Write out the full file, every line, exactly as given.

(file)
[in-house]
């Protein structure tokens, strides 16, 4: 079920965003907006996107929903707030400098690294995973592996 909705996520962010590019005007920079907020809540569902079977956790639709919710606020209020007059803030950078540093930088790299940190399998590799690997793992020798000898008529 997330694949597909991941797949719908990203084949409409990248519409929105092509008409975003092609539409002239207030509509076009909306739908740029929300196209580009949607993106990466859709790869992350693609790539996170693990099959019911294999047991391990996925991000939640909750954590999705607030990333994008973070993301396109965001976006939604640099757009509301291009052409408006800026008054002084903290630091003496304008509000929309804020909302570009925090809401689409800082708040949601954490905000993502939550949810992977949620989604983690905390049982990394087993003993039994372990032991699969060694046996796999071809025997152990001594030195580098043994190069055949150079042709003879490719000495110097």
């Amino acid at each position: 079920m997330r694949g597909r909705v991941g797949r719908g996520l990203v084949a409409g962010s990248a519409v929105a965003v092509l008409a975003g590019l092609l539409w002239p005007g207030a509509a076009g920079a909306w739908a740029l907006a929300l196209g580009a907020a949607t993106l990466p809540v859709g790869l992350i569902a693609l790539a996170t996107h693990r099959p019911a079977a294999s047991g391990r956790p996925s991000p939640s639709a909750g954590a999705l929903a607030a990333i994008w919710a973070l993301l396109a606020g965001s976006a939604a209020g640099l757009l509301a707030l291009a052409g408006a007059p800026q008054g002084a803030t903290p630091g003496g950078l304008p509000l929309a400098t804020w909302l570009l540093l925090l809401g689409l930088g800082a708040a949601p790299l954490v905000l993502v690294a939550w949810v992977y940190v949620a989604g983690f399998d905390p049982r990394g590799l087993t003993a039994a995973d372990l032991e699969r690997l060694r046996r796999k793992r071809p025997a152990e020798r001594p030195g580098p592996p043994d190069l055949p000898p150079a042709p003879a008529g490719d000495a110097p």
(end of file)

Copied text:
[in-house]
């Protein structure tokens, strides 16, 4: 079920965003907006996107929903707030400098690294995973592996 909705996520962010590019005007920079907020809540569902079977956790639709919710606020209020007059803030950078540093930088790299940190399998590799690997793992020798000898008529 997330694949597909991941797949719908990203084949409409990248519409929105092509008409975003092609539409002239207030509509076009909306739908740029929300196209580009949607993106990466859709790869992350693609790539996170693990099959019911294999047991391990996925991000939640909750954590999705607030990333994008973070993301396109965001976006939604640099757009509301291009052409408006800026008054002084903290630091003496304008509000929309804020909302570009925090809401689409800082708040949601954490905000993502939550949810992977949620989604983690905390049982990394087993003993039994372990032991699969060694046996796999071809025997152990001594030195580098043994190069055949150079042709003879490719000495110097």
């Amino acid at each position: 079920m997330r694949g597909r909705v991941g797949r719908g996520l990203v084949a409409g962010s990248a519409v929105a965003v092509l008409a975003g590019l092609l539409w002239p005007g207030a509509a076009g920079a909306w739908a740029l907006a929300l196209g580009a907020a949607t993106l990466p809540v859709g790869l992350i569902a693609l790539a996170t996107h693990r099959p019911a079977a294999s047991g391990r956790p996925s991000p939640s639709a909750g954590a999705l929903a607030a990333i994008w919710a973070l993301l396109a606020g965001s976006a939604a209020g640099l757009l509301a707030l291009a052409g408006a007059p800026q008054g002084a803030t903290p630091g003496g950078l304008p509000l929309a400098t804020w909302l570009l540093l925090l809401g689409l930088g800082a708040a949601p790299l954490v905000l993502v690294a939550w949810v992977y940190v949620a989604g983690f399998d905390p049982r990394g590799l087993t003993a039994a995973d372990l032991e699969r690997l060694r046996r796999k793992r071809p025997a152990e020798r001594p030195g580098p592996p043994d190069l055949p000898p150079a042709p003879a008529g490719d000495a110097p």